Newport International in Tierra Verde, Fla. — slated to move to downtown St. Petersburg in December — also is using Chinese product.

“Our main category is crabmeat, but tilapia is very significant,” says Troy Turkin, executive VP of sales and marketing for Newport, which mostly supplies foodservice channels via distributors. The company’s prices in late September for frozen fillets were around $1.75 for 3-to-5s; $2.10 for 5-to-7s; and $2.15 to $2.20 for 7-to-9s.

“From a dollar standpoint, tilapia doesn’t compare with crabmeat, because it’s an [inexpensive] fish,” Turkin says. “But it’s definitely a huge growth vehicle for the industry and for us.”

Fresh-fillet providers also have seen sales rise. Mountain Stream Tilapia in Miami, an importer of fish cultivated in Honduras, El Salvador, Colombia and Belize, is “growing as fast as our farms can produce,” says Bob Tate, regional sales manager.

Mountain Stream sends its fresh fillets to foodservice distributors and to supermarket chains such as Price Chopper, Cub Foods and Stew Leonard’s, where tilapia is sold in full-service or self-service cases.

“Retailers prefer 5- to 7-ounce fillets, but with the rising demand, a lot of [producers] are going to market at 3-to-5,” says Tate, noting in late August that prices were $3.25 to $3.55 per pound, f.o.b. Miami.

Chain reaction
Tilapia’s attributes — not the least of which is a non-fishy taste — have spurred its move onto mainstream menus coast to coast.

“It’s such a mild fish that chefs can show off their culinary skills with sauces, seasonings and preparation techniques,” says University of Arizona’s Fitzsimmons.

“And tilapia works well as a substitution for almost any other kind of whitefish.”

Family-dining icon Denny’s, with about 1,600 locations nationwide, introduced China-sourced tilapia as a grilled-seafood selection ($7.79) in April 2005 and rolled out Lemon Pepper Grilled Tilapia ($7.99) this past summer.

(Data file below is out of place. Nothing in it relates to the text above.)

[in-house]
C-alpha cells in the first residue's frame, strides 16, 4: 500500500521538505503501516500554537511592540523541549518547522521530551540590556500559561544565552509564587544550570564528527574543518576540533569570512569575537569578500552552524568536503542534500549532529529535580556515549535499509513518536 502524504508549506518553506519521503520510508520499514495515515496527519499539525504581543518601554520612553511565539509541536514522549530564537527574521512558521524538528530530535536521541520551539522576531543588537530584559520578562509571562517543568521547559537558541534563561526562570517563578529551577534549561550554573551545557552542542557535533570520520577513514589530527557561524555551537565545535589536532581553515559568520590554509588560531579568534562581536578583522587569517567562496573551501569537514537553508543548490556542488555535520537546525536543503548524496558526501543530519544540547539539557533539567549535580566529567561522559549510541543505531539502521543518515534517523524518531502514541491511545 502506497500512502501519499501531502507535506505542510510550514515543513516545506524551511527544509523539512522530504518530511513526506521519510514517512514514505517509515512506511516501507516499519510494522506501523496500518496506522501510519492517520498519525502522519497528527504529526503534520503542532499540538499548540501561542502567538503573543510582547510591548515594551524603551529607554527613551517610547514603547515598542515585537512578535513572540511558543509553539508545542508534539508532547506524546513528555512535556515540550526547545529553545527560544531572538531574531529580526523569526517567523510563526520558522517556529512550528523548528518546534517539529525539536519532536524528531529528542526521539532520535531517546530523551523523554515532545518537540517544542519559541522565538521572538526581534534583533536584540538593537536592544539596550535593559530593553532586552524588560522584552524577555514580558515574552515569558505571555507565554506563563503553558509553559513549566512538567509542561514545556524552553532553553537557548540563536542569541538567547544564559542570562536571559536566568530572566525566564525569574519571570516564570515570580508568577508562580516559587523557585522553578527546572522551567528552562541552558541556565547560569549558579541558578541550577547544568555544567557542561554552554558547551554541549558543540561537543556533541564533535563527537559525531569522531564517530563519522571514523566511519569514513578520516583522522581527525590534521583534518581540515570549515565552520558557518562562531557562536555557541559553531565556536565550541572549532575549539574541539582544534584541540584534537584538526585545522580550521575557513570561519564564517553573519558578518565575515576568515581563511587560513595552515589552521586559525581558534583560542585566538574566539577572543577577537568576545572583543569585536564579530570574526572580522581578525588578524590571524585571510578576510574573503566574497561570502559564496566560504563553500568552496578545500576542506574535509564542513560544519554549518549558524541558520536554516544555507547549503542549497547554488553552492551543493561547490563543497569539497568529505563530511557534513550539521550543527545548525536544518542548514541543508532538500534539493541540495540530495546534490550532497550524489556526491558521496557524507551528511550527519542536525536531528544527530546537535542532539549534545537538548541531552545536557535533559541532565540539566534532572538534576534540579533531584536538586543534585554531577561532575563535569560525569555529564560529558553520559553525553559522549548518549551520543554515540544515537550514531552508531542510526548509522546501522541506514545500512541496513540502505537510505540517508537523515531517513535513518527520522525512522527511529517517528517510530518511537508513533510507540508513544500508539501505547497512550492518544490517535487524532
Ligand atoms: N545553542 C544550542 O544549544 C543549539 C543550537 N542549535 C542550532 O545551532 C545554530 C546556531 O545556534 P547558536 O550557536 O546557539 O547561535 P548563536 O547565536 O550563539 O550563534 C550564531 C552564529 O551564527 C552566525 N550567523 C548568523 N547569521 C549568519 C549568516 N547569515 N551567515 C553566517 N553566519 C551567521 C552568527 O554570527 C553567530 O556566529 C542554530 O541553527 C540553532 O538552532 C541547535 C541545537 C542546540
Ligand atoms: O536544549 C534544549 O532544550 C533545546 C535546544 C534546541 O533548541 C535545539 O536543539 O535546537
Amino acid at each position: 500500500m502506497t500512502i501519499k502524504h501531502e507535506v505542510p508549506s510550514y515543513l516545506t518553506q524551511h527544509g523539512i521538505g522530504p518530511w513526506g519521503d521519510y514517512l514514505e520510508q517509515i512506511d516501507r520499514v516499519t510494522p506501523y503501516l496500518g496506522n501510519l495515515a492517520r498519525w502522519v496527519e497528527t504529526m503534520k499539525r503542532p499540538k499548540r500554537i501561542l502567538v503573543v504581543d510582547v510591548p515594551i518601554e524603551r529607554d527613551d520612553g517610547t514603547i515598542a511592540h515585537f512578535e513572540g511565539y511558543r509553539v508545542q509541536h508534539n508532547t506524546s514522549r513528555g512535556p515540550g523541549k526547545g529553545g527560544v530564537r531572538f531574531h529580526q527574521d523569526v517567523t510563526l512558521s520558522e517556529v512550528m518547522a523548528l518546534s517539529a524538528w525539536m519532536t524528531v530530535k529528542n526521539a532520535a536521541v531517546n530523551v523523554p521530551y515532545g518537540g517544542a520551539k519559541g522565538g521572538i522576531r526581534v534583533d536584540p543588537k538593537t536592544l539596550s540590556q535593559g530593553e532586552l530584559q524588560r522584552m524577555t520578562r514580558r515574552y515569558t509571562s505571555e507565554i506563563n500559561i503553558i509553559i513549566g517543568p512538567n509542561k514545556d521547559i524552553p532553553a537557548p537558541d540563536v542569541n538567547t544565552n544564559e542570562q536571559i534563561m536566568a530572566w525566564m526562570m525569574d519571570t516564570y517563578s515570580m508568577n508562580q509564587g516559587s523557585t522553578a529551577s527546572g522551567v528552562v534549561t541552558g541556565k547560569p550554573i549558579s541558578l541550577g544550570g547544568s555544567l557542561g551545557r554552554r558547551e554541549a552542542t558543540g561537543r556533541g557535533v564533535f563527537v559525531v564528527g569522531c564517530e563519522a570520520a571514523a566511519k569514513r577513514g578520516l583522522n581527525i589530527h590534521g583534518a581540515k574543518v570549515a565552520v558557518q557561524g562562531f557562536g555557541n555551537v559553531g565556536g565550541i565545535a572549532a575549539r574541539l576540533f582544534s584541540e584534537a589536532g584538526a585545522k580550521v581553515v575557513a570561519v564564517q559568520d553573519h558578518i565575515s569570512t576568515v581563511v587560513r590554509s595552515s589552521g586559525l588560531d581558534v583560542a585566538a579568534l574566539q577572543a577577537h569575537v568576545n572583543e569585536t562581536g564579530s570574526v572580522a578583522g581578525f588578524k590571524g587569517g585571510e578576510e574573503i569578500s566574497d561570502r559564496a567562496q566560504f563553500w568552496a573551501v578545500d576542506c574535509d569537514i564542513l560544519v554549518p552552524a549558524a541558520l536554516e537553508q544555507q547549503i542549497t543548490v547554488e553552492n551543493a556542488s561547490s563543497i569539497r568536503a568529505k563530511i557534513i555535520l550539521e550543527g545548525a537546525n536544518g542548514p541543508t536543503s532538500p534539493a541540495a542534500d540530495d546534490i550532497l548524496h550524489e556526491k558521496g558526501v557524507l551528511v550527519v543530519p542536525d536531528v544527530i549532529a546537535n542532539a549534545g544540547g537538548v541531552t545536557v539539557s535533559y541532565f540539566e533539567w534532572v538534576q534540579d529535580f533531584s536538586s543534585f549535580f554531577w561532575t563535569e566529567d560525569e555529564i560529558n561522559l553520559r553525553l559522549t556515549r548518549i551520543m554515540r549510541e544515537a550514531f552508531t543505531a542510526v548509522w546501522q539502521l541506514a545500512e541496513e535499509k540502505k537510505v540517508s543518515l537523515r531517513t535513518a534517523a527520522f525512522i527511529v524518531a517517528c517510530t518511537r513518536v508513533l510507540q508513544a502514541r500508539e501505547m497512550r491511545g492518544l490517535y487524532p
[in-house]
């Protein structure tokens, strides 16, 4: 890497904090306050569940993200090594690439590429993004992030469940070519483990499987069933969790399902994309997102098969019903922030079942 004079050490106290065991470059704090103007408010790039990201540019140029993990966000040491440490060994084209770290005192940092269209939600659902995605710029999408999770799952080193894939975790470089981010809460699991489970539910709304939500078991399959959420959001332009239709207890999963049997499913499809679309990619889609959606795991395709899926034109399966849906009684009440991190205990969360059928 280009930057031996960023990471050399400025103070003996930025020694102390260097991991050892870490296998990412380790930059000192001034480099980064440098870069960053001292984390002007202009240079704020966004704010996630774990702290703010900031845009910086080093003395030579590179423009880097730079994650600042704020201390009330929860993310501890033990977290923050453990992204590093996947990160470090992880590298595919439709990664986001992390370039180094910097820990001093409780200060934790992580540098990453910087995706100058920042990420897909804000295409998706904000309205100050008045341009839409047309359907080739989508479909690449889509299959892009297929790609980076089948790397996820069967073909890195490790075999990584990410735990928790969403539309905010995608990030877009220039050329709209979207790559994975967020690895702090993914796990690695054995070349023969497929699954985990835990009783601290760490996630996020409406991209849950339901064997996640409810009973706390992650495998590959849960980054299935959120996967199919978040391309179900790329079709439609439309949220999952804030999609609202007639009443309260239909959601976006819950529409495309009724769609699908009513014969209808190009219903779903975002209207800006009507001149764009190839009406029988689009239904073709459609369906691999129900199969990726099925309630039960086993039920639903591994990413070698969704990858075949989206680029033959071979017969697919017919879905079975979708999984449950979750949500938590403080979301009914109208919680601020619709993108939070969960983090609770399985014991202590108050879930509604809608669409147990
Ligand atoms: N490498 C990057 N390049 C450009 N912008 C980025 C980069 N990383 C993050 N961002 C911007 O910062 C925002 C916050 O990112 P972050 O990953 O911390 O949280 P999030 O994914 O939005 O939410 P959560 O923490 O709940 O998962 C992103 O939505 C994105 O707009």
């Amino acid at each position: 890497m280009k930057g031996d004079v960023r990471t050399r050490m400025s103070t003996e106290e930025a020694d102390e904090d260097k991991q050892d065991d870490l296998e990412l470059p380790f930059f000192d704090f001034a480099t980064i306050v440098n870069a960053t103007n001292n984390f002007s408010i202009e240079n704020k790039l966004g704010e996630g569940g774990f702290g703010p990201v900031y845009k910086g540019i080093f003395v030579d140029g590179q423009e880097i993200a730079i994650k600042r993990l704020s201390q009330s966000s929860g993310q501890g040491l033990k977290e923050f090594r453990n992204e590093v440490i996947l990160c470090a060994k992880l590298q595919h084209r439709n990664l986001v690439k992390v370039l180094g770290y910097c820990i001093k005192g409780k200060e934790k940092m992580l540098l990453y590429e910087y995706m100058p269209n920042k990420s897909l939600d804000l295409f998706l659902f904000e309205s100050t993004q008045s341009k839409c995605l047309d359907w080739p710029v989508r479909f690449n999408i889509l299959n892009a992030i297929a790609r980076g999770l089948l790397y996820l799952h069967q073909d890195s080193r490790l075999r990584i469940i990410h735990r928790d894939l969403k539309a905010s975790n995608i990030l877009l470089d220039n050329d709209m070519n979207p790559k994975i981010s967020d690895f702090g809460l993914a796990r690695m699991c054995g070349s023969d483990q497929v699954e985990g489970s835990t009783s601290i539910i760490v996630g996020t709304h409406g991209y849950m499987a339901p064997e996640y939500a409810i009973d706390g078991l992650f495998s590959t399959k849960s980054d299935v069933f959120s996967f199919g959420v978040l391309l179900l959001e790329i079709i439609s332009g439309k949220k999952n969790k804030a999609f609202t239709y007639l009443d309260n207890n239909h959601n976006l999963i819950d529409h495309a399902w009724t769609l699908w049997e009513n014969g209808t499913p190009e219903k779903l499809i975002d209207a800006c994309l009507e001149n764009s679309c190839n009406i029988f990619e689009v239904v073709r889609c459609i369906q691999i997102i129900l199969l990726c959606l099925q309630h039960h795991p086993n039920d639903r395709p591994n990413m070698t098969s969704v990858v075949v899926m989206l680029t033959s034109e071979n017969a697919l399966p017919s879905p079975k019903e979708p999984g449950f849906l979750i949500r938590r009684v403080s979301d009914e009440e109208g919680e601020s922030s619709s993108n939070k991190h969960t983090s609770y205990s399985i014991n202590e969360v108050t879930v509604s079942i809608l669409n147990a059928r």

“Both have done very well — they are among our top 10 dinner entrées,” says Denny’s spokesperson Debbie Atkins in Spartanburg, S.C.

Casual-dining chains have incorporated tilapia in their lineups, too. Applebee’s International in Overland Park, Kan., which franchises and operates more than 1,740 restaurants under the Applebee’s Neighborhood Grill & Bar banner, introduced Grilled Tilapia with Mango Salsa ($9.49) in May 2004.

And T.G.I. Friday’s, the flagship concept of Carlson Restaurants Worldwide in Carrollton, Texas, touts roasted Bruschetta Tilapia as a new item. Corporate siblings Red Lobster and Olive Garden, part of the Darden Restaurants fold in Orlando, Fla., menu tilapia as well.

Tilapia isn’t limited to the mega chains, of course. Among the choices at the 20-unit Rockfish Grill, with headquarters in Dallas, is the Cajun-themed Tilapia Pontchartrain ($11.12), plus chalkboard specials.

“It’s one of our bigger movers,” says Virginia Pivonka, purchasing manager, who sources 5- to 7-ounce IQF fillets from China.

Shirttail Charlie’s in Fort Lauderdale, uses blackened or broiled tilapia as a sandwich ($9.94) or a dinner entrée ($12.95). The restaurant receives weekly shipments of Costa Rican-farmed fillets — typically 3-to-5s — from a supplier in Florida.

“We pay between $2.90 and $3 per pound, and that’s been holding steady for years,” says Beattie.

Robust at retail
Tilapia’s popularity and versatility haven’t gone unnoticed by supermarkets and specialty grocers looking to offer customers convenient, cook-at-home options.

“Tilapia is pretty much all-purpose,” says David Friend, co-owner and seafood buyer for Weiland’s Gourmet Market in Columbus, Ohio, which sold 1,600 pounds of fresh fillets from January through September. “Bake, broil, fry, grill — you can do anything you want with it.”